Recent events in the United States have shone light on the racism experienced by the black community. There have been worldwide protests by concerned citizens of all races. These protests were triggered by the death of George Floyd in Minneapolis, after police officers arrested him, and pinned him down on the ground with force while one officer knelt on his neck resulting in his death, in full view of the world. This shocked right-thinking members of society across the world. The Black Lives Matter movement organised protests to make it clear black people’s lives are equally as important as other races.
Black people’s experience goes back 400 years when they were taken from their homeland, enslaved in the US and the Caribbean, and have since suffered from racism and inequality. It’s been a long struggle to gain fairness, equality and justice.
My own story chronicled in my book, Defying Expectations: The Extraordinary Journey of a Black Woman Lawyer details my experience of racism in the UK from the age of 12. This compelled me to tell my story, so others know they are not alone and learn from my experience of navigating through the obstacles in my career.
My experience in the private, public and third sector leads me to confidently say local government does fare reasonably well as a diverse and inclusive sector. But this is work in progress and there’s more to do to achieve a truly fair, equal and just sector.
I’ve worked in three councils where there was a high percentage of Black, Asian and minority ethnic (BAME) staff. Yet my transition from middle manager to head of legal services in the mid-1990s was fraught with problems as no black person headed a unitary legal service in the UK then. When I finally secured the role, I stood out as the only black person among my fellow heads of law.
Some green shoots appeared with the appointment of senior black people like Herman Ouseley as the Inner London Education Authority’s (ILEA) chief executive, Gus John, director of education, Victor Adebowale, director of housing, and Olsen Samuel, David Divine and Patrick Kodikara into senior positions. Heather Rabbatts became the first black chief executive at Lambeth LBC. They were pathfinders.
Councils have historically appointed more women and BAME staff over the years, but at the junior levels. A culmination of equal opportunities policy formulation, employment tribunal cases instigated by trades unions and staff, and better training and staff development policies, made a paradigm shift towards the appointment of BAME staff at middle manager and senior levels.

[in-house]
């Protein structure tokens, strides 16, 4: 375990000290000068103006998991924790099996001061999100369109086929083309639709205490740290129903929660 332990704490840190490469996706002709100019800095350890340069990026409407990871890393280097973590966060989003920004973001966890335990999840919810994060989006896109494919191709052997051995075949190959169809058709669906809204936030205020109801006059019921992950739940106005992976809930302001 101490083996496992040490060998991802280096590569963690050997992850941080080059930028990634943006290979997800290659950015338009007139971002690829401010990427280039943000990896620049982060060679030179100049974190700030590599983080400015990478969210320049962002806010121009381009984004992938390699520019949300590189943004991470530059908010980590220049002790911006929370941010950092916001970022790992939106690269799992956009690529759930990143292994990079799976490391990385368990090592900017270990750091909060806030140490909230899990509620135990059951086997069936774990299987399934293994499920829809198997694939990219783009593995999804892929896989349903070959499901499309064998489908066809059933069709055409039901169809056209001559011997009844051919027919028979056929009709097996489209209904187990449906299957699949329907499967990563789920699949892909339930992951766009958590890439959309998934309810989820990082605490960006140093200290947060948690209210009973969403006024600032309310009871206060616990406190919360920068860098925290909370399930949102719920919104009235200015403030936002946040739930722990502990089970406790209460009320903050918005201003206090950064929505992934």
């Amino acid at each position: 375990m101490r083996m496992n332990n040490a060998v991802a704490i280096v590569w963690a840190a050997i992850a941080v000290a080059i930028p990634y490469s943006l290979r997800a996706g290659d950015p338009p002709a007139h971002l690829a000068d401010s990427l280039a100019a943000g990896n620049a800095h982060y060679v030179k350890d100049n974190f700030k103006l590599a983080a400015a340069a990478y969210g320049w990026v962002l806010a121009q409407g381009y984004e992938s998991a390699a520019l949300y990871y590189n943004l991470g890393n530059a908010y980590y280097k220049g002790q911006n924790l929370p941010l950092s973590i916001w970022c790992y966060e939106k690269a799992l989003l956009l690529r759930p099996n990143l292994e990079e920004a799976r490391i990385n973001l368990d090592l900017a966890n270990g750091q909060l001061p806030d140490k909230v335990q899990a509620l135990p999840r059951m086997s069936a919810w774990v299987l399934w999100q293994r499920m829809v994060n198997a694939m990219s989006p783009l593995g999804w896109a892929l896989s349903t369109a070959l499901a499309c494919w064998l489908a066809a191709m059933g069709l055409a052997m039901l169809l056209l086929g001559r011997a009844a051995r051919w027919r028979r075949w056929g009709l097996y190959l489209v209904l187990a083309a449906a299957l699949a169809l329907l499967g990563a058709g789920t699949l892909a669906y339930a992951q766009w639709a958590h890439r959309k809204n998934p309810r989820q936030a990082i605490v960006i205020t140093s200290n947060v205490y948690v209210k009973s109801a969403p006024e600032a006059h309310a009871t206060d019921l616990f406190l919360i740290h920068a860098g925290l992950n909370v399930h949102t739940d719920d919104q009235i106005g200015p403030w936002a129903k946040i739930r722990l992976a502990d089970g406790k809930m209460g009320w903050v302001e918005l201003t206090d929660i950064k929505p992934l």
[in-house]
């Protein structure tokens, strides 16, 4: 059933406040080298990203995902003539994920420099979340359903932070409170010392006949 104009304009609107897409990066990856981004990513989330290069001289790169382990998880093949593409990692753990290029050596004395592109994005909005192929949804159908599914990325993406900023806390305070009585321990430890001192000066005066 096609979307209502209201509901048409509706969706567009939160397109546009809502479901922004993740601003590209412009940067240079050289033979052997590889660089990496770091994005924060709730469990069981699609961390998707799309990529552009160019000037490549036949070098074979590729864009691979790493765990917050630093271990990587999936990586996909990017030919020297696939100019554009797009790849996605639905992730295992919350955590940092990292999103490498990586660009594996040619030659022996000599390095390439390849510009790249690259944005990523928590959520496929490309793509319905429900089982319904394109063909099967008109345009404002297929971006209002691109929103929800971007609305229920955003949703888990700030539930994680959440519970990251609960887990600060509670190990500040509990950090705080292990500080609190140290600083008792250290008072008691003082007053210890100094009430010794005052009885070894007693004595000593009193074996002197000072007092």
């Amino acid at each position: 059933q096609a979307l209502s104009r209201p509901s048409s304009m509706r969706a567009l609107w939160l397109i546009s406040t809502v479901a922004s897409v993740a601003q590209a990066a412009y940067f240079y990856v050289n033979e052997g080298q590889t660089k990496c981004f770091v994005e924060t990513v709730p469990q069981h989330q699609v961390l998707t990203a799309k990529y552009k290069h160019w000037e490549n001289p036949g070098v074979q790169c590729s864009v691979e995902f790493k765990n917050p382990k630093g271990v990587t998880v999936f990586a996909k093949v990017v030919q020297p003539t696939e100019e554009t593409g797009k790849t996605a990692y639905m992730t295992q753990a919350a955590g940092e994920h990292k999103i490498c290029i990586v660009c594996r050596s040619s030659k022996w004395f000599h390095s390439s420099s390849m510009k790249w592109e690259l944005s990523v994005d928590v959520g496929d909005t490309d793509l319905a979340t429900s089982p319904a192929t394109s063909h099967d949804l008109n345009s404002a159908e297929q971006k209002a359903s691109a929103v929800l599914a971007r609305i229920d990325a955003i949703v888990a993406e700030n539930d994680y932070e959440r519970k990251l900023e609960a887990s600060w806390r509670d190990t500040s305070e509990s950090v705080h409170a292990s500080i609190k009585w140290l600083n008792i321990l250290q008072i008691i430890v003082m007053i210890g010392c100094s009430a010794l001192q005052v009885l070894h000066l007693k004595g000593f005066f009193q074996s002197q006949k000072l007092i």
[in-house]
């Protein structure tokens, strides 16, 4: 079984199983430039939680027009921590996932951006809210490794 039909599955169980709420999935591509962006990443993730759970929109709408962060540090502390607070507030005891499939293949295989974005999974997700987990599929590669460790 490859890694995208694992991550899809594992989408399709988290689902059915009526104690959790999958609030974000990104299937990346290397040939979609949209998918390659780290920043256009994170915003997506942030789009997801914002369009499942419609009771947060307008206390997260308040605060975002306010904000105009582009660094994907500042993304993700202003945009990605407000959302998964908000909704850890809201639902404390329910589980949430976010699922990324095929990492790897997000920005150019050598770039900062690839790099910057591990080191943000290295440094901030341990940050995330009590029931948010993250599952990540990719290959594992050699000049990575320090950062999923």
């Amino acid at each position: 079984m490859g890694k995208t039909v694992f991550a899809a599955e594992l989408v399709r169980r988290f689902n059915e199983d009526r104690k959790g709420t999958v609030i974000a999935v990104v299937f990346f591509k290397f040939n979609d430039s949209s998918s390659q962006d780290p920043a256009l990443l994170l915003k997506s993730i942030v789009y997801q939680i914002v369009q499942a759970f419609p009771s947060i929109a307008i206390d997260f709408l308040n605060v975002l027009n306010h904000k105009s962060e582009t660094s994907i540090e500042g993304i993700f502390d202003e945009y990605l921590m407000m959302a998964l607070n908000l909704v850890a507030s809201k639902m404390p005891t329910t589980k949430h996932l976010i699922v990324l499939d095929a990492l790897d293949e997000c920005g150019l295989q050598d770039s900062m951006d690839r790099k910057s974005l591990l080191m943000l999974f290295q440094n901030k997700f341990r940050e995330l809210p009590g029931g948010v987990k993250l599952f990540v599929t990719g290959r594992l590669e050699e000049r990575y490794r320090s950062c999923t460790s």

Race continues to be a gatekeeper for preventing BAME people from gaining promotion to senior posts. As we have seen with COVID-19, a high percentage of BAME people work in frontline services such as health and adult care, transport, retail, and private car hire. In councils a good number of BAME staff are in the lower paid frontline services such as customer services, administrative, environmental services (waste collection, road sweeping etc) posts.
Recent chief executive appointments of black people at the Royal Borough of Kingston-Upon-Thames, Newham LBC and Hammersmith and Fulham LBC is encouraging and shows what can be achieved.
My recommendations to local government for welcoming BAME staff at all levels are:
• Provide information to staff on black history
• Develop diversity and inclusion policies and use them
• Take positive action by encouraging BAME people to apply for jobs
• Use a fair recruitment policy and procedure – even blind applications. Tests and assessments should be unbiased
• Strive to have BAME staff on interview panels
• Provide training on interviewing techniques and avoid unconscious bias
• Develop retention policies covering equal pay, training and development, acting up, secondment and promotion opportunities
• Develop coaching/mentoring schemes for BAME staff, and BAME mentors/coaches for senior white staff
• Apprenticeship schemes
• Creative ideas for places to advertise jobs that attracts BAME people – such as job fairs, universities, professional bodies, NHS website, BAME organisations
• Hold focus groups to learn from BAME/other staff
In conclusion, my advice is that councils shouldn’t deny themselves a talent pool of black staff and should be open to appointing staff from a wide range of backgrounds, including black staff. There’s a rich talent pool of BAME staff out there to tap into.
A recent Channel 4 programme entitled The School that tried to end racism should be used to train managers and staff on diversity and inclusion. I highly recommend the methods used in that programme to train staff.
A valued and motivated staff of any race will be a loyal ally who will go beyond the call of duty for their manager and employer. I had supportive managers and in turn, I was very loyal, even sacrificing family life (work life balance) for my employers, and gave my best and my time to the councils I worked in. The BAME people I know who had a positive experience share that view.
Gifty Edila is a former corporate director of law, mediator and author